[Doc-SIG] A promise
Tony J Ibbs (Tibs)
Mon, 27 Nov 2000 16:59:56 -0000
Laurence Tratt commented on what I wrote (and Outlook <fx:spit> helped
mangle the result):
> > 2. We want to get the solution into Python 2.1, which means
> > we need to get *something* going soon - not least so people
> > can try it and get any bugs out.
> In my opinion, trying to rush this for the sake of speed
> alone is likely to create a bad tool which will alienate
> people to the point that noone will want to *ever* use
> the tool - a bad initial release can put people
> off even when the tool becomes useable. By all means develop
> *alongside* Python, but wanting to get something - no matter
> how good or bad - into the distribution isn't the way
> to get everyone to play along. It'll look unprofessional to
> include crappy software alongside a main Python release.
Agreed in so far as it goes... (polite way of saying "aha - obviously I
didn't explain myself well enough last time").
Given the history of getting nowhere with this, having a release date
planned is a Good Thing. I think that the distutils work shows that. It
concentrates the mind.
I would *not* advocate accepting something crappy. If the consensus is
that whatever I produced was crappy, I would not want it included (of
course, I don't *believe* that will be the consensus, but if it were I
would defend that stance).
One of my earlier goals was to work out what STNG was trying to do. One
of the simplest ways for me to do that was to try some things out
(that's the way the insides of my head work). I now have the choice of
writing more documents based on that, or producing some code and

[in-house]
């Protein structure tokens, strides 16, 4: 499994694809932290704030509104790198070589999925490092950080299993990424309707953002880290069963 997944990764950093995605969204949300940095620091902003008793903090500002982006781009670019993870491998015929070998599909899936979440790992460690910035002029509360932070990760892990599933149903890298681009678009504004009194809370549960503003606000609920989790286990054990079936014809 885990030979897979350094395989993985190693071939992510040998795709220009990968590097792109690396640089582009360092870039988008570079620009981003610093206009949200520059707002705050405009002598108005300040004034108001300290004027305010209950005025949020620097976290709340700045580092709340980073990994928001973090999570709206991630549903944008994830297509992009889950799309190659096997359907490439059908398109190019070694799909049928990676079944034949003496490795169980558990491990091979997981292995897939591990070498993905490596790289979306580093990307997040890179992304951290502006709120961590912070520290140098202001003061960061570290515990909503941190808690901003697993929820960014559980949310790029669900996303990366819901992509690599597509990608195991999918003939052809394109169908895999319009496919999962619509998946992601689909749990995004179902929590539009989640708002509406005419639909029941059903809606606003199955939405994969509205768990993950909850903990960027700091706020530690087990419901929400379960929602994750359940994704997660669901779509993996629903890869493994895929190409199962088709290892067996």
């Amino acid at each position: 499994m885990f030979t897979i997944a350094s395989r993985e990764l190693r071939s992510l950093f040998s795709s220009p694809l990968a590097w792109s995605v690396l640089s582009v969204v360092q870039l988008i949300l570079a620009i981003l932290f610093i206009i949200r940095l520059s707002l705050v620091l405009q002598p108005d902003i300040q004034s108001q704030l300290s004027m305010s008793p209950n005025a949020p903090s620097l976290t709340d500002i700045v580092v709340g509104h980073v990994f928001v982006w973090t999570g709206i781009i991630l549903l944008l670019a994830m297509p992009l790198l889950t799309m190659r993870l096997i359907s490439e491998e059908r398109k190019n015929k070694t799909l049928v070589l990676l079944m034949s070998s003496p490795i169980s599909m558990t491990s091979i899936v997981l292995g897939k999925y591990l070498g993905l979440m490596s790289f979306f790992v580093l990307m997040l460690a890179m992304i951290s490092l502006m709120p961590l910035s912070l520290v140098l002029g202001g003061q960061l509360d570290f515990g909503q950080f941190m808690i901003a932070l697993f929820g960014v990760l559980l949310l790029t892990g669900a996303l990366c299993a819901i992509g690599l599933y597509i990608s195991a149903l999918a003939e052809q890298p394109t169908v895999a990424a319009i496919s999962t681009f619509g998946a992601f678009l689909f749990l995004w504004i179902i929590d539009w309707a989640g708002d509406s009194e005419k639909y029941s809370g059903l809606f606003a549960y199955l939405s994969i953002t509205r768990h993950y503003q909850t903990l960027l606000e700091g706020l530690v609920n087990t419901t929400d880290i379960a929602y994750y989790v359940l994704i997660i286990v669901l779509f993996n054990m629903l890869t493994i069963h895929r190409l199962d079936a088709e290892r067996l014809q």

documenting it and using the code to turn said comments into the
document I would have written anyway. Oh dear. But you see what I mean.
If we don't have a solution for Python 2.1, I will be sad, but not
devastated. On the other hand, if we don't have a solution for 2.2, I
shall be angry.
One other point, though, is that I am also predefending against
arguments of the nature "but that is hard to do, so we'll ignore it" -
it's easiest for me to do that with working code. I also hope some of it
might be of use to the Zope people, who *have* put a lot of work into
> You might be able to get something out by March (when I wrote
> Crystal, most of the work was done in 2 months and that includes
> things that wouldn't be necessary for a tool that is only intended
> to deal with Python) but there again
> you might not.
Agreed. And I know how little spare time I have. (Truth to tell, I had
considered just trying to modify Crystal, or HappyDoc, but they *are*
both trying to be more sophisticated than we need in some ways, and less
so in others).
> > 4. We need a tool that runs with bog-standard Python
> > (preferably 1.5.2, since that's "old technology", and
> > also 'cos it's what I've got available at work and at home!)
> Bad idea. IMHO, the only way to create a professional tool is
> to get it to use Pythons parse trees ("import"ing the modules
> is at best mickey mouse even if it solves one or two problems